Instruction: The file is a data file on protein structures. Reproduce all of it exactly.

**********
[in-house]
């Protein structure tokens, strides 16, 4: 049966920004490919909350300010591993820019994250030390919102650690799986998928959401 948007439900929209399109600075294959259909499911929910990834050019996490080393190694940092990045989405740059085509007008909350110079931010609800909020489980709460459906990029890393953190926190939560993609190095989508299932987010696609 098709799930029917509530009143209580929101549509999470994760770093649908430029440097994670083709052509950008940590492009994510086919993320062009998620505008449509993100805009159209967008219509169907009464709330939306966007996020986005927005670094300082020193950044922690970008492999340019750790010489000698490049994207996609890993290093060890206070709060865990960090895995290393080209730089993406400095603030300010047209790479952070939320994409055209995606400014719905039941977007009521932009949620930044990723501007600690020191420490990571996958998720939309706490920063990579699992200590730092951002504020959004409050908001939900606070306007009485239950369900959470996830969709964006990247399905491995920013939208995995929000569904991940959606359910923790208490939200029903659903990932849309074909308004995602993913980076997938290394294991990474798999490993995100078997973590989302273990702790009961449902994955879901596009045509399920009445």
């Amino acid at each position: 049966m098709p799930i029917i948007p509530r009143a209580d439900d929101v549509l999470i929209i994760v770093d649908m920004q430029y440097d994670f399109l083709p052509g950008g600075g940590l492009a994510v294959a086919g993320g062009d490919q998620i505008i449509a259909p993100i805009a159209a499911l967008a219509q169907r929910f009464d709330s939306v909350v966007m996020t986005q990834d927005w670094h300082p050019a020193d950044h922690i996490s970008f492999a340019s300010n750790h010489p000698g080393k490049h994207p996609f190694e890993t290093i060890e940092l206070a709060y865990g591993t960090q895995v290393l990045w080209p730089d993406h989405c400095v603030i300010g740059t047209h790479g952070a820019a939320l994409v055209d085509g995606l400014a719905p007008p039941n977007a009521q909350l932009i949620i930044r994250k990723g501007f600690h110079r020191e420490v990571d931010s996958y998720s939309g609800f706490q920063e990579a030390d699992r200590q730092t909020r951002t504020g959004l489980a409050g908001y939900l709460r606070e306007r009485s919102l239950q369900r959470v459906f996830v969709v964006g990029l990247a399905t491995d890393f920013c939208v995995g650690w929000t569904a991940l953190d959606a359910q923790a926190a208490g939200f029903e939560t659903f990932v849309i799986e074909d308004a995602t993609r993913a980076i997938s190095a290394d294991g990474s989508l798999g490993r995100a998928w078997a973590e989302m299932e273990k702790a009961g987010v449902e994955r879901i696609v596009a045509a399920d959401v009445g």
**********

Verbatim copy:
[in-house]
């Protein structure tokens, strides 16, 4: 049966920004490919909350300010591993820019994250030390919102650690799986998928959401 948007439900929209399109600075294959259909499911929910990834050019996490080393190694940092990045989405740059085509007008909350110079931010609800909020489980709460459906990029890393953190926190939560993609190095989508299932987010696609 098709799930029917509530009143209580929101549509999470994760770093649908430029440097994670083709052509950008940590492009994510086919993320062009998620505008449509993100805009159209967008219509169907009464709330939306966007996020986005927005670094300082020193950044922690970008492999340019750790010489000698490049994207996609890993290093060890206070709060865990960090895995290393080209730089993406400095603030300010047209790479952070939320994409055209995606400014719905039941977007009521932009949620930044990723501007600690020191420490990571996958998720939309706490920063990579699992200590730092951002504020959004409050908001939900606070306007009485239950369900959470996830969709964006990247399905491995920013939208995995929000569904991940959606359910923790208490939200029903659903990932849309074909308004995602993913980076997938290394294991990474798999490993995100078997973590989302273990702790009961449902994955879901596009045509399920009445």
């Amino acid at each position: 049966m098709p799930i029917i948007p509530r009143a209580d439900d929101v549509l999470i929209i994760v770093d649908m920004q430029y440097d994670f399109l083709p052509g950008g600075g940590l492009a994510v294959a086919g993320g062009d490919q998620i505008i449509a259909p993100i805009a159209a499911l967008a219509q169907r929910f009464d709330s939306v909350v966007m996020t986005q990834d927005w670094h300082p050019a020193d950044h922690i996490s970008f492999a340019s300010n750790h010489p000698g080393k490049h994207p996609f190694e890993t290093i060890e940092l206070a709060y865990g591993t960090q895995v290393l990045w080209p730089d993406h989405c400095v603030i300010g740059t047209h790479g952070a820019a939320l994409v055209d085509g995606l400014a719905p007008p039941n977007a009521q909350l932009i949620i930044r994250k990723g501007f600690h110079r020191e420490v990571d931010s996958y998720s939309g609800f706490q920063e990579a030390d699992r200590q730092t909020r951002t504020g959004l489980a409050g908001y939900l709460r606070e306007r009485s919102l239950q369900r959470v459906f996830v969709v964006g990029l990247a399905t491995d890393f920013c939208v995995g650690w929000t569904a991940l953190d959606a359910q923790a926190a208490g939200f029903e939560t659903f990932v849309i799986e074909d308004a995602t993609r993913a980076i997938s190095a290394d294991g990474s989508l798999g490993r995100a998928w078997a973590e989302m299932e273990k702790a009961g987010v449902e994955r879901i696609v596009a045509a399920d959401v009445g």